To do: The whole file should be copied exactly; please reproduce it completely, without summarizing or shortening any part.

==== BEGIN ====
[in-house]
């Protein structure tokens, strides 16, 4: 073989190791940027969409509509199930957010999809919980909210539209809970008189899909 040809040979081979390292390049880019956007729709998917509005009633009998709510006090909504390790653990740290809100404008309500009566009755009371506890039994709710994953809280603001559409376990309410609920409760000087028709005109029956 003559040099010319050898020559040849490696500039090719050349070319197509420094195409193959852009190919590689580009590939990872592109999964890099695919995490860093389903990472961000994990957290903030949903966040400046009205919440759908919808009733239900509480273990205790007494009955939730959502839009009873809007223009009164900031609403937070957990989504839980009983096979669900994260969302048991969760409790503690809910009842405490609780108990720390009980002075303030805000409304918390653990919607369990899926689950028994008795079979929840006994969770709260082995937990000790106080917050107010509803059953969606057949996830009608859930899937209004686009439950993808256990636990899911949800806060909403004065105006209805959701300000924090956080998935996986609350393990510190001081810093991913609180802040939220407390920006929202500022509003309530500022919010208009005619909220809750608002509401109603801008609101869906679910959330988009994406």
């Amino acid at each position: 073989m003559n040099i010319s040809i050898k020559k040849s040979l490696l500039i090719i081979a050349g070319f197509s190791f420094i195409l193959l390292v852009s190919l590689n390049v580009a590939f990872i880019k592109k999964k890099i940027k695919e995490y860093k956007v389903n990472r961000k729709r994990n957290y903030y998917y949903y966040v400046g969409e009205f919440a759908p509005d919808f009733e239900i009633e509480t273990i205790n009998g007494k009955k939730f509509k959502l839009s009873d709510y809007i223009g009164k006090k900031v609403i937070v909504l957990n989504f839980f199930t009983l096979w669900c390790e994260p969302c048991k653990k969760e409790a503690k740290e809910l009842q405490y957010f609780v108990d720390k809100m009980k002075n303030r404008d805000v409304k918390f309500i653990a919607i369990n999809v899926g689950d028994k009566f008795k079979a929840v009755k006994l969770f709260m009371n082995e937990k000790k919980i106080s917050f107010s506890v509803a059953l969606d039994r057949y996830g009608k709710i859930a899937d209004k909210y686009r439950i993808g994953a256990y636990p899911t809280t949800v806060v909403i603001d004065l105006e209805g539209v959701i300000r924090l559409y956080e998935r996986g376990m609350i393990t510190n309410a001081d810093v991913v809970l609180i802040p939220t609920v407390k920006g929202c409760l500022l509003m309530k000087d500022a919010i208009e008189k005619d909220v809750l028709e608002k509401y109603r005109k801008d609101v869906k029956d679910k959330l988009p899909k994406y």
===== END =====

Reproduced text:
[in-house]
């Protein structure tokens, strides 16, 4: 073989190791940027969409509509199930957010999809919980909210539209809970008189899909 040809040979081979390292390049880019956007729709998917509005009633009998709510006090909504390790653990740290809100404008309500009566009755009371506890039994709710994953809280603001559409376990309410609920409760000087028709005109029956 003559040099010319050898020559040849490696500039090719050349070319197509420094195409193959852009190919590689580009590939990872592109999964890099695919995490860093389903990472961000994990957290903030949903966040400046009205919440759908919808009733239900509480273990205790007494009955939730959502839009009873809007223009009164900031609403937070957990989504839980009983096979669900994260969302048991969760409790503690809910009842405490609780108990720390009980002075303030805000409304918390653990919607369990899926689950028994008795079979929840006994969770709260082995937990000790106080917050107010509803059953969606057949996830009608859930899937209004686009439950993808256990636990899911949800806060909403004065105006209805959701300000924090956080998935996986609350393990510190001081810093991913609180802040939220407390920006929202500022509003309530500022919010208009005619909220809750608002509401109603801008609101869906679910959330988009994406």
């Amino acid at each position: 073989m003559n040099i010319s040809i050898k020559k040849s040979l490696l500039i090719i081979a050349g070319f197509s190791f420094i195409l193959l390292v852009s190919l590689n390049v580009a590939f990872i880019k592109k999964k890099i940027k695919e995490y860093k956007v389903n990472r961000k729709r994990n957290y903030y998917y949903y966040v400046g969409e009205f919440a759908p509005d919808f009733e239900i009633e509480t273990i205790n009998g007494k009955k939730f509509k959502l839009s009873d709510y809007i223009g009164k006090k900031v609403i937070v909504l957990n989504f839980f199930t009983l096979w669900c390790e994260p969302c048991k653990k969760e409790a503690k740290e809910l009842q405490y957010f609780v108990d720390k809100m009980k002075n303030r404008d805000v409304k918390f309500i653990a919607i369990n999809v899926g689950d028994k009566f008795k079979a929840v009755k006994l969770f709260m009371n082995e937990k000790k919980i106080s917050f107010s506890v509803a059953l969606d039994r057949y996830g009608k709710i859930a899937d209004k909210y686009r439950i993808g994953a256990y636990p899911t809280t949800v806060v909403i603001d004065l105006e209805g539209v959701i300000r924090l559409y956080e998935r996986g376990m609350i393990t510190n309410a001081d810093v991913v809970l609180i802040p939220t609920v407390k920006g929202c409760l500022l509003m309530k000087d500022a919010i208009e008189k005619d909220v809750l028709e608002k509401y109603r005109k801008d609101v869906k029956d679910k959330l988009p899909k994406y």